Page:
Also, if you have a mortgage, you are not really the homeowner, the bank own it until it's paid off. If you get into arrears then it's a bit late to start being prudent and where was the sensible 'house keeping' that those you claim in social housing don't have. All quite contradictory.
Nice use of the word 'lifestyles' too when referring to social housing tennants, makes them sound really affluent while being on a benefit. Get that from the Daily Mail?
[quote][p][bold]Voice-of-reality[/bold] wrote: If only 1 in 50 has moved - then vast majority have chosen to stay where they are in full knowledge that they need to make a contribution to their lifestyles and not just rely on the rest of us to pay their bills. If a homeowner gets into mortgage arrears he cuts down his 'luxury' spending and pays the most important bills first. One can but hope that the same sensible 'house keeping' approach to monthly finances will infiltrate the minds of those who choose to live in long term social housing.[/p][/quote]Maybe, due to a chronic shortage of suitable properties, they have nowhere to go. Also, if you have a mortgage, you are not really the homeowner, the bank own it until it's paid off. If you get into arrears then it's a bit late to start being prudent and where was the sensible 'house keeping' that those you claim in social housing don't have. All quite contradictory. Nice use of the word 'lifestyles' too when referring to social housing tennants, makes them sound really affluent while being on a benefit. Get that from the Daily Mail? Jonn
  • Score: 3

8:59pm Fri 28 Mar 14

laboursfoe says...

Jonn wrote:
Jackaranda wrote:
It isn't a tax!!
Boo hoo, it's not a tax. IDS wrote to the BBC to tell them to stop calling it a tax, why don't you write to the Echo to tell them it's not a tax. You can stamp your feet as much as you like, who cares what it's called, it's still a failed policy.
You're right, it was handled incorrectly. They should just means test and set maximum thresholds.

That will stop the Social Housing sector driving up rents, stop people that could afford to stand on their own two feet draining the system and stop people whinging that they are being taxed.

Jobs a good'un (pardon the pun!!)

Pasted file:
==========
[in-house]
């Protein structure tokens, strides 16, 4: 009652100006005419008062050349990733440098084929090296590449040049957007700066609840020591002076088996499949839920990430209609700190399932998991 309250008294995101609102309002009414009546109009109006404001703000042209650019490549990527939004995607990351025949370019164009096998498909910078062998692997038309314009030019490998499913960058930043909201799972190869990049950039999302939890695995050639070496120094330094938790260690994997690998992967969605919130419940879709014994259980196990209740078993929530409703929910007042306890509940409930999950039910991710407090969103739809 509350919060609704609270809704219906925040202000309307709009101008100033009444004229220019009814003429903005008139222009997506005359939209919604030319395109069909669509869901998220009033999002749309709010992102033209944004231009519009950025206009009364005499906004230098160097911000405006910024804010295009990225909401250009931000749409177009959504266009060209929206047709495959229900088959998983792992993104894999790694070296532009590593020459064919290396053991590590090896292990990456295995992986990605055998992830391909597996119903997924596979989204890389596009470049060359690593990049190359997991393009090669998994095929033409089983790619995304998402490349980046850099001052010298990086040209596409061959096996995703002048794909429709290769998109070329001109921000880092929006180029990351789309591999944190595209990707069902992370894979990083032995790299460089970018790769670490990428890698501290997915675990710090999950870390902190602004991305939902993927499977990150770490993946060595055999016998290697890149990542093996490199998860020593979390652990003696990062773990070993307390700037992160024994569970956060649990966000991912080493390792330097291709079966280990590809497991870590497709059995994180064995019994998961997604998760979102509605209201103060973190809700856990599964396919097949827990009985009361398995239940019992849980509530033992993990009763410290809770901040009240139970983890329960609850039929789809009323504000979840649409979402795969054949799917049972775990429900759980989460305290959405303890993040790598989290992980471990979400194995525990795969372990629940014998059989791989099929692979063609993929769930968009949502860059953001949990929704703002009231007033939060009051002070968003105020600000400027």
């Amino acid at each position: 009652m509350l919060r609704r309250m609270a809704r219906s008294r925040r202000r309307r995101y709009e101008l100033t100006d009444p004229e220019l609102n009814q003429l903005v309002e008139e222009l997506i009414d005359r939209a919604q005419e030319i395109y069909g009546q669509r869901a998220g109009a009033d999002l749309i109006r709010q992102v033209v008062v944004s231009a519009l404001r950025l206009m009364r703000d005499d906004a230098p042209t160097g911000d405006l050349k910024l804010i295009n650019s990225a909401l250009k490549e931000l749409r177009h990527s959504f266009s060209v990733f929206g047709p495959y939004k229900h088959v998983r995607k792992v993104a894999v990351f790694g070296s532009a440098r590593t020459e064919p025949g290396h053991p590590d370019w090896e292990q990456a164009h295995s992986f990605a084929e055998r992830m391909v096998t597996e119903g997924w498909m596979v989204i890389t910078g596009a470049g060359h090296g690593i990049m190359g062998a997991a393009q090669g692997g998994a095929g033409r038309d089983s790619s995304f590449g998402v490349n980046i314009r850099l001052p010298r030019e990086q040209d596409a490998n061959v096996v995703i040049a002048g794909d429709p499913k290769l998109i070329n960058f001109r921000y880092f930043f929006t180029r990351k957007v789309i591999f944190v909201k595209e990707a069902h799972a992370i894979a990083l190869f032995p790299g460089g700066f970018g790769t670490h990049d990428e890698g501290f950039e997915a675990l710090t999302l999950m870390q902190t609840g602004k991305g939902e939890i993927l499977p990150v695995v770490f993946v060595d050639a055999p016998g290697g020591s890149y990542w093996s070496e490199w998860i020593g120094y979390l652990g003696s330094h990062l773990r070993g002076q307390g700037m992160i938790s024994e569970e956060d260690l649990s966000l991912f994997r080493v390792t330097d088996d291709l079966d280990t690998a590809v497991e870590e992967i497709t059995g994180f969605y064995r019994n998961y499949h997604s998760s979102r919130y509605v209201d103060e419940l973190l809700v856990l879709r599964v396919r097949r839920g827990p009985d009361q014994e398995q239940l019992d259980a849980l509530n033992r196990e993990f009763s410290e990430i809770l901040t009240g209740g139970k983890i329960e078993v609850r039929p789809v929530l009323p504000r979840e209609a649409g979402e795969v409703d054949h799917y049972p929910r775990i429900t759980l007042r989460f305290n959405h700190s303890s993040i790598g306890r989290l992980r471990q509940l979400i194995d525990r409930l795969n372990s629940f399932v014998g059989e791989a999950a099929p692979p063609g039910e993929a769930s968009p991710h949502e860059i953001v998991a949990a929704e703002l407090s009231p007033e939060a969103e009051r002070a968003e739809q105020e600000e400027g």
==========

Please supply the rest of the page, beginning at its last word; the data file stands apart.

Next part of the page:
[quote][p][bold]Jonn[/bold] wrote: [quote][p][bold]Jackaranda[/bold] wrote: It isn't a tax!![/p][/quote]Boo hoo, it's not a tax. IDS wrote to the BBC to tell them to stop calling it a tax, why don't you write to the Echo to tell them it's not a tax. You can stamp your feet as much as you like, who cares what it's called, it's still a failed policy.[/p][/quote]You're right, it was handled incorrectly. They should just means test and set maximum thresholds. That will stop the Social Housing sector driving up rents, stop people that could afford to stand on their own two feet draining the system and stop people whinging that they are being taxed. Jobs a good'un (pardon the pun!!) laboursfoe
  • Score: 2

10:00pm Fri 28 Mar 14

darloboss says...

laboursfoe
such a smug get i hope you come a cropper soon
laboursfoe such a smug get i hope you come a cropper soon darloboss
  • Score: -1

10:11pm Fri 28 Mar 14

laboursfoe says...

darloboss wrote:
laboursfoe
such a smug get i hope you come a cropper soon
Don't worry about me darloboss!

Seriously though, apart from the last sentence everything I said stands. It was done incorrectly and socially funded/susidised housing definitely should be means tested.
[quote][p][bold]darloboss[/bold] wrote: laboursfoe such a smug get i hope you come a cropper soon[/p][/quote]Don't worry about me darloboss! Seriously though, apart from the last sentence everything I said stands. It was done incorrectly and socially funded/susidised housing definitely should be means tested. laboursfoe
  • Score: 2

10:35pm Fri 28 Mar 14

Voice-of-reality says...

Quite correct - that Bob Crowe still lived in a council house when earning well over 100K was disgraceful.
That 49 in 50 are now required to pay something is good news. I hope that the amount that has to be paid for a spare room will rise in line with benefits.
Quite correct - that Bob Crowe still lived in a council house when earning well over 100K was disgraceful. That 49 in 50 are now required to pay something is good news. I hope that the amount that has to be paid for a spare room will rise in line with benefits. Voice-of-reality
  • Score: 2

10:42pm Fri 28 Mar 14

grandmab says...

Some of the people I know affected by this reduction in housing benefit are quite elderly. However they have chosen to take the cut rather than move for a very good reason in their eyes. They moved into these council houses as young brides and raised their families there and looked after their grandchildren/great grandchildren there. Now if they want to move they must go into a one bedroom flat in another (not necessarily desirable) area of town. They will leave behind their friends and neighbors of 60+ years just to satisfy the council mandate. These are old houses and the young people do not want them they want the new ones currently being built. I fully support their reasoning and admire them for accepting the cuts and the sacrifice that means.